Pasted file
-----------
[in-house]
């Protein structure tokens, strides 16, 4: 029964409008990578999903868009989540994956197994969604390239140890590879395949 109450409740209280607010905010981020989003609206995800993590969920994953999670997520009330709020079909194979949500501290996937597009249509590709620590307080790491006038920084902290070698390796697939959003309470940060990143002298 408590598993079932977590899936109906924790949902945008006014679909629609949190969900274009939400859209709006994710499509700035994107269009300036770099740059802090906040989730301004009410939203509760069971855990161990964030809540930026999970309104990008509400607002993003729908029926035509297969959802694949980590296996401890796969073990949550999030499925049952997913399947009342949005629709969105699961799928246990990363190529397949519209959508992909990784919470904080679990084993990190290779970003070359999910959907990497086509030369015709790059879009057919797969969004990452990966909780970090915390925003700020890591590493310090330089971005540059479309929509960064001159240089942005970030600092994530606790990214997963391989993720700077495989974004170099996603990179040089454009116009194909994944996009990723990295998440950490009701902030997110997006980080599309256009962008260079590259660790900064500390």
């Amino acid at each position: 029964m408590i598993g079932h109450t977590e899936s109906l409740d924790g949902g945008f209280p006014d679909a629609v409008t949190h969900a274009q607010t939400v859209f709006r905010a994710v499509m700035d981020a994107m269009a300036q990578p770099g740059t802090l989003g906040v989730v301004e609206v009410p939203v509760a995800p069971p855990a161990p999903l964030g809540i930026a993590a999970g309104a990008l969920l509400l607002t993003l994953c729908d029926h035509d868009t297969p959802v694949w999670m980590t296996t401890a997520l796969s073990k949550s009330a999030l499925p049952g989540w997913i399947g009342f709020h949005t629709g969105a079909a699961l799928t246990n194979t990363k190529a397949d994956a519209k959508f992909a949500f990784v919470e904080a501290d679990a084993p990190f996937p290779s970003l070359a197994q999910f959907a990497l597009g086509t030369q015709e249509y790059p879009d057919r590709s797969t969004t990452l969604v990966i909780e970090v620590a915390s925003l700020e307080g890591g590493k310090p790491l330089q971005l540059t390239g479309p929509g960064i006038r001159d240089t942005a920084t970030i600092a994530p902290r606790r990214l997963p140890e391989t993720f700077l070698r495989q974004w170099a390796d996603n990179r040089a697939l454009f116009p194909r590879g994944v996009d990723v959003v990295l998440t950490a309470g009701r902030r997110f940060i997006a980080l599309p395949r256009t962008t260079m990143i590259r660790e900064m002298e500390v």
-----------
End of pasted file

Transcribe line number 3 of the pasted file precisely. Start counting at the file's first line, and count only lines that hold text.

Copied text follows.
């Amino acid at each position: 029964m408590i598993g079932h109450t977590e899936s109906l409740d924790g949902g945008f209280p006014d679909a629609v409008t949190h969900a274009q607010t939400v859209f709006r905010a994710v499509m700035d981020a994107m269009a300036q990578p770099g740059t802090l989003g906040v989730v301004e609206v009410p939203v509760a995800p069971p855990a161990p999903l964030g809540i930026a993590a999970g309104a990008l969920l509400l607002t993003l994953c729908d029926h035509d868009t297969p959802v694949w999670m980590t296996t401890a997520l796969s073990k949550s009330a999030l499925p049952g989540w997913i399947g009342f709020h949005t629709g969105a079909a699961l799928t246990n194979t990363k190529a397949d994956a519209k959508f992909a949500f990784v919470e904080a501290d679990a084993p990190f996937p290779s970003l070359a197994q999910f959907a990497l597009g086509t030369q015709e249509y790059p879009d057919r590709s797969t969004t990452l969604v990966i909780e970090v620590a915390s925003l700020e307080g890591g590493k310090p790491l330089q971005l540059t390239g479309p929509g960064i006038r001159d240089t942005a920084t970030i600092a994530p902290r606790r990214l997963p140890e391989t993720f700077l070698r495989q974004w170099a390796d996603n990179r040089a697939l454009f116009p194909r590879g994944v996009d990723v959003v990295l998440t950490a309470g009701r902030r997110f940060i997006a980080l599309p395949r256009t962008t260079m990143i590259r660790e900064m002298e500390v």